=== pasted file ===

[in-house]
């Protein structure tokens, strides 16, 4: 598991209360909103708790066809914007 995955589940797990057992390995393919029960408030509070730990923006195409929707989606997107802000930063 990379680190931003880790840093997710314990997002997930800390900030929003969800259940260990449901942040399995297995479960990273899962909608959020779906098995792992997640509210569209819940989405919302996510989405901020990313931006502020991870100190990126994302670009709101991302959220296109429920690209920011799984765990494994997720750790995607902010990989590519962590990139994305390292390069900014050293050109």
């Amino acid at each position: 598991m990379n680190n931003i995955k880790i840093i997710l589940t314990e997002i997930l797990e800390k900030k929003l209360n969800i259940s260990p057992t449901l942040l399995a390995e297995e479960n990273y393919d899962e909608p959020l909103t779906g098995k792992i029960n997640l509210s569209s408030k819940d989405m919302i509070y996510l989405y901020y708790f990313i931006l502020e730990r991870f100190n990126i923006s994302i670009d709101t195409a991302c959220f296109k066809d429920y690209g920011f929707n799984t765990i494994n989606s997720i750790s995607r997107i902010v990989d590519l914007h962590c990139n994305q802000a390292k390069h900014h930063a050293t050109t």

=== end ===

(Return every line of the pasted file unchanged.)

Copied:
[in-house]
């Protein structure tokens, strides 16, 4: 598991209360909103708790066809914007 995955589940797990057992390995393919029960408030509070730990923006195409929707989606997107802000930063 990379680190931003880790840093997710314990997002997930800390900030929003969800259940260990449901942040399995297995479960990273899962909608959020779906098995792992997640509210569209819940989405919302996510989405901020990313931006502020991870100190990126994302670009709101991302959220296109429920690209920011799984765990494994997720750790995607902010990989590519962590990139994305390292390069900014050293050109």
């Amino acid at each position: 598991m990379n680190n931003i995955k880790i840093i997710l589940t314990e997002i997930l797990e800390k900030k929003l209360n969800i259940s260990p057992t449901l942040l399995a390995e297995e479960n990273y393919d899962e909608p959020l909103t779906g098995k792992i029960n997640l509210s569209s408030k819940d989405m919302i509070y996510l989405y901020y708790f990313i931006l502020e730990r991870f100190n990126i923006s994302i670009d709101t195409a991302c959220f296109k066809d429920y690209g920011f929707n799984t765990i494994n989606s997720i750790s995607r997107i902010v990989d590519l914007h962590c990139n994305q802000a390292k390069h900014h930063a050293t050109t």